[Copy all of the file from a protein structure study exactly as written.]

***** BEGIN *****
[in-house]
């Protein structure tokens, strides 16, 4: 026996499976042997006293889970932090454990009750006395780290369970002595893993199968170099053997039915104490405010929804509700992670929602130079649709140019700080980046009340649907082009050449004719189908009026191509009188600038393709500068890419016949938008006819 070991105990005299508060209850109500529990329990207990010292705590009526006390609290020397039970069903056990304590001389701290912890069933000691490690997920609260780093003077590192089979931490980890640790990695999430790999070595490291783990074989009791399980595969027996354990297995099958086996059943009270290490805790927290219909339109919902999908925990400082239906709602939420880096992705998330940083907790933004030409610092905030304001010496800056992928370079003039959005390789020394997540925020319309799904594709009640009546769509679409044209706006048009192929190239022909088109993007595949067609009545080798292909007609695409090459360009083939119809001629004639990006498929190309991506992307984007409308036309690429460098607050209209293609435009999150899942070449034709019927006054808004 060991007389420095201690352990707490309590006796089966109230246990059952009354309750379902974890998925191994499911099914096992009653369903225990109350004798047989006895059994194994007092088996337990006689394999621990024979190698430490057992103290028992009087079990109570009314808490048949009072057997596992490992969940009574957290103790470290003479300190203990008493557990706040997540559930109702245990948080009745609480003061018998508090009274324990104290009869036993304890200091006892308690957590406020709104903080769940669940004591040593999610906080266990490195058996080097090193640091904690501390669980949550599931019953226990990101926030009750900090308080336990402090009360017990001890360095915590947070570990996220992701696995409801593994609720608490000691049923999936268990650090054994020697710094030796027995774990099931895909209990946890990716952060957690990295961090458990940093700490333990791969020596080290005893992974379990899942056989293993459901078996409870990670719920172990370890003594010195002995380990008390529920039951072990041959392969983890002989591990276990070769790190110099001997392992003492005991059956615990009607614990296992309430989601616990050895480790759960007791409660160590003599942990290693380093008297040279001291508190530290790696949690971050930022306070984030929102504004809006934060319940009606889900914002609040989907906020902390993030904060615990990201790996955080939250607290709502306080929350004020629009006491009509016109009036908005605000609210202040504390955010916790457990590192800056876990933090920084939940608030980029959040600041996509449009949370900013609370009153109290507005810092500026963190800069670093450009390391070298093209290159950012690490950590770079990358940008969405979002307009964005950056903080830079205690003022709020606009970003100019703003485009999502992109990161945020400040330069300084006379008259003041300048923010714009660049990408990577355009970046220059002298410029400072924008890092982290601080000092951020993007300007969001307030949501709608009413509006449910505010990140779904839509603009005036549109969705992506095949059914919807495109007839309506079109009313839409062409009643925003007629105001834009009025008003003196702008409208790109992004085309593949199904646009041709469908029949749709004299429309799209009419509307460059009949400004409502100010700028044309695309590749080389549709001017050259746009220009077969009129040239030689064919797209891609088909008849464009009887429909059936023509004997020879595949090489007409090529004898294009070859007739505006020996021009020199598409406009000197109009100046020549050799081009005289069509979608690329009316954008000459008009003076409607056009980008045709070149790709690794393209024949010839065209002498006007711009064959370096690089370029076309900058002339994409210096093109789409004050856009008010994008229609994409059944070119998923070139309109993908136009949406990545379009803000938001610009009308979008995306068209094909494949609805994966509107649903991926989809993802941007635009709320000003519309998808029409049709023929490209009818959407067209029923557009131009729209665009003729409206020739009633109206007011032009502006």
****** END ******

[in-house]
């Protein structure tokens, strides 16, 4: 026996499976042997006293889970932090454990009750006395780290369970002595893993199968170099053997039915104490405010929804509700992670929602130079649709140019700080980046009340649907082009050449004719189908009026191509009188600038393709500068890419016949938008006819 070991105990005299508060209850109500529990329990207990010292705590009526006390609290020397039970069903056990304590001389701290912890069933000691490690997920609260780093003077590192089979931490980890640790990695999430790999070595490291783990074989009791399980595969027996354990297995099958086996059943009270290490805790927290219909339109919902999908925990400082239906709602939420880096992705998330940083907790933004030409610092905030304001010496800056992928370079003039959005390789020394997540925020319309799904594709009640009546769509679409044209706006048009192929190239022909088109993007595949067609009545080798292909007609695409090459360009083939119809001629004639990006498929190309991506992307984007409308036309690429460098607050209209293609435009999150899942070449034709019927006054808004 060991007389420095201690352990707490309590006796089966109230246990059952009354309750379902974890998925191994499911099914096992009653369903225990109350004798047989006895059994194994007092088996337990006689394999621990024979190698430490057992103290028992009087079990109570009314808490048949009072057997596992490992969940009574957290103790470290003479300190203990008493557990706040997540559930109702245990948080009745609480003061018998508090009274324990104290009869036993304890200091006892308690957590406020709104903080769940669940004591040593999610906080266990490195058996080097090193640091904690501390669980949550599931019953226990990101926030009750900090308080336990402090009360017990001890360095915590947070570990996220992701696995409801593994609720608490000691049923999936268990650090054994020697710094030796027995774990099931895909209990946890990716952060957690990295961090458990940093700490333990791969020596080290005893992974379990899942056989293993459901078996409870990670719920172990370890003594010195002995380990008390529920039951072990041959392969983890002989591990276990070769790190110099001997392992003492005991059956615990009607614990296992309430989601616990050895480790759960007791409660160590003599942990290693380093008297040279001291508190530290790696949690971050930022306070984030929102504004809006934060319940009606889900914002609040989907906020902390993030904060615990990201790996955080939250607290709502306080929350004020629009006491009509016109009036908005605000609210202040504390955010916790457990590192800056876990933090920084939940608030980029959040600041996509449009949370900013609370009153109290507005810092500026963190800069670093450009390391070298093209290159950012690490950590770079990358940008969405979002307009964005950056903080830079205690003022709020606009970003100019703003485009999502992109990161945020400040330069300084006379008259003041300048923010714009660049990408990577355009970046220059002298410029400072924008890092982290601080000092951020993007300007969001307030949501709608009413509006449910505010990140779904839509603009005036549109969705992506095949059914919807495109007839309506079109009313839409062409009643925003007629105001834009009025008003003196702008409208790109992004085309593949199904646009041709469908029949749709004299429309799209009419509307460059009949400004409502100010700028044309695309590749080389549709001017050259746009220009077969009129040239030689064919797209891609088909008849464009009887429909059936023509004997020879595949090489007409090529004898294009070859007739505006020996021009020199598409406009000197109009100046020549050799081009005289069509979608690329009316954008000459008009003076409607056009980008045709070149790709690794393209024949010839065209002498006007711009064959370096690089370029076309900058002339994409210096093109789409004050856009008010994008229609994409059944070119998923070139309109993908136009949406990545379009803000938001610009009308979008995306068209094909494949609805994966509107649903991926989809993802941007635009709320000003519309998808029409049709023929490209009818959407067209029923557009131009729209665009003729409206020739009633109206007011032009502006």